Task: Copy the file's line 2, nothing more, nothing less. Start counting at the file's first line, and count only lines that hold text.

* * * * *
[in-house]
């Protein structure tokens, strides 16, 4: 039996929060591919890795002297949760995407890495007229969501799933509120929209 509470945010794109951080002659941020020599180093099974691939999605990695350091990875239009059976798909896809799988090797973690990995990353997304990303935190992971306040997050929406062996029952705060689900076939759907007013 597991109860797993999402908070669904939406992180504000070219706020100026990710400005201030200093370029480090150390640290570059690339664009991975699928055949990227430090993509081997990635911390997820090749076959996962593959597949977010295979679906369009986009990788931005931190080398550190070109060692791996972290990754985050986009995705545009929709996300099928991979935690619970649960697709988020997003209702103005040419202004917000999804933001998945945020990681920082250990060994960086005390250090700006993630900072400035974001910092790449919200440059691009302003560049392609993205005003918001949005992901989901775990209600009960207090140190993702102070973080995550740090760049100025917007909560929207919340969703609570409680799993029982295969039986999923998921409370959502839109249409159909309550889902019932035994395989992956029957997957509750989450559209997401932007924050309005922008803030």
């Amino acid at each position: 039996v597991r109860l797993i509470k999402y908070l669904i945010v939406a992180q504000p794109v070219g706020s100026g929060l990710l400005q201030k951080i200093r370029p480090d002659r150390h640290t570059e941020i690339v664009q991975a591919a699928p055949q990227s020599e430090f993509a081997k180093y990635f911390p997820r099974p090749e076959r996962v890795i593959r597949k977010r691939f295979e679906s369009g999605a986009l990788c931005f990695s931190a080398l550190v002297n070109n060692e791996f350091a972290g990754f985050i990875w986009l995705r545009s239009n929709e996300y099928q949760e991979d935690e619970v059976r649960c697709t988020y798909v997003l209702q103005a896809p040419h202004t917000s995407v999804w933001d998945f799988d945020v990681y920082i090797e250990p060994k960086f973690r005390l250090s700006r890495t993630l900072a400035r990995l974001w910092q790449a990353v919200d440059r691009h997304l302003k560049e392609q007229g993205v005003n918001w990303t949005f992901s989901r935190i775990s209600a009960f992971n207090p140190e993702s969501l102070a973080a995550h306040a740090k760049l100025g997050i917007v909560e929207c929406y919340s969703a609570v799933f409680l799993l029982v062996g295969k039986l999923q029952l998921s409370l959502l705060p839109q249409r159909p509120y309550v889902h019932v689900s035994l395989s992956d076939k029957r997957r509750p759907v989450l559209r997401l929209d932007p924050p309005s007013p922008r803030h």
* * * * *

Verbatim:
């Protein structure tokens, strides 16, 4: 039996929060591919890795002297949760995407890495007229969501799933509120929209 509470945010794109951080002659941020020599180093099974691939999605990695350091990875239009059976798909896809799988090797973690990995990353997304990303935190992971306040997050929406062996029952705060689900076939759907007013 597991109860797993999402908070669904939406992180504000070219706020100026990710400005201030200093370029480090150390640290570059690339664009991975699928055949990227430090993509081997990635911390997820090749076959996962593959597949977010295979679906369009986009990788931005931190080398550190070109060692791996972290990754985050986009995705545009929709996300099928991979935690619970649960697709988020997003209702103005040419202004917000999804933001998945945020990681920082250990060994960086005390250090700006993630900072400035974001910092790449919200440059691009302003560049392609993205005003918001949005992901989901775990209600009960207090140190993702102070973080995550740090760049100025917007909560929207919340969703609570409680799993029982295969039986999923998921409370959502839109249409159909309550889902019932035994395989992956029957997957509750989450559209997401932007924050309005922008803030």